Amit Shah was nowhere to be seen when violence hit Delhi: Shiv Sena

MUMBAI: Shiv Sena spokesman '' on Friday hit the Minister of Interior of the Union Amit Shah about the chaos in Delhi, saying it was nowhere to be seen when the national capital was shaken by violence.

An editorial in the Marathi newspaper said that Shah had taken a long time to campaign for the election of the Delhi assembly, which had just concluded, distributing door-to-door pamphlets to gain the support of BJP candidates.

The Delhi police are under the Union home ministry.

But now it is surprising that he was not seen when 38 lives were lost and large-scale destruction on public and private property was caused, said the party, a former ally of the BJP.

If at this time, Congress or any other party had been in power in the Center and BJP in the opposition, the party would have demanded the resignation of the Interior Minister and taken out to pressure his demand. Now, (these things) they will not happen because the BJP is in power and the opposition is weak, but still (president of Congress) Sonia Gandhi He has sought Shah's resignation, the editorial said.

Sena's publication questioned the delay in responding to the unstable situation in Delhi.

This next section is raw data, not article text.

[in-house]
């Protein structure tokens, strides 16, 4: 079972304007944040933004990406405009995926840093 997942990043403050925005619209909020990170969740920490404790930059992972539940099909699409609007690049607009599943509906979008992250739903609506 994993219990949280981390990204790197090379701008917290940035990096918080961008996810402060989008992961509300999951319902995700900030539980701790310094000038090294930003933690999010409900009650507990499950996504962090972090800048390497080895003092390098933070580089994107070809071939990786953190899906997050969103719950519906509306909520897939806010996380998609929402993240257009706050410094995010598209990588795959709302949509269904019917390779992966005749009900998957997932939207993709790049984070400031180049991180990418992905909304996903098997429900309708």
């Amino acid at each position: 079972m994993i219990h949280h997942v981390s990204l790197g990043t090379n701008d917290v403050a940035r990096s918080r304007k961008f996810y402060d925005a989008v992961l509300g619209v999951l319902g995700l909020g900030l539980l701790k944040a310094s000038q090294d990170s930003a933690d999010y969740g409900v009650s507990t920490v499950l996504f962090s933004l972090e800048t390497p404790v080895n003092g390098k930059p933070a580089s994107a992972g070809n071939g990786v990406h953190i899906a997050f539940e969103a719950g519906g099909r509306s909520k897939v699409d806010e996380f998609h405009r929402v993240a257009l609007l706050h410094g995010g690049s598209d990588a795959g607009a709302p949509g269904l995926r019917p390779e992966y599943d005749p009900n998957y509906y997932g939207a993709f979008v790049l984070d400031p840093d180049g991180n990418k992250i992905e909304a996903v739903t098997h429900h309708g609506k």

When the Interior Minister was in Ahmedabad (February 24) welcoming Trump (to US President Donald) to Trump, an IB official was killed (in Delhi).

After three days, prime minister Narendra Modi He appealed for peace and the NSA was on the streets of Delhi talking to people. What is the use now (of these measures) after the damage has been done? Asked the newspaper.

The editorial said the opposition may question Shah's absence from Delhi when Parliament meets next week after the break and interrupts the proceedings.

If the opposition raises the issue of Delhi's riots in Parliament, will it be called anti-national? the editorial asked.

The newspaper lamented that provocative speeches, blamed for the violence in Delhi, have become a form of political capital.

The events in Delhi are cause for concern, according to the editorial.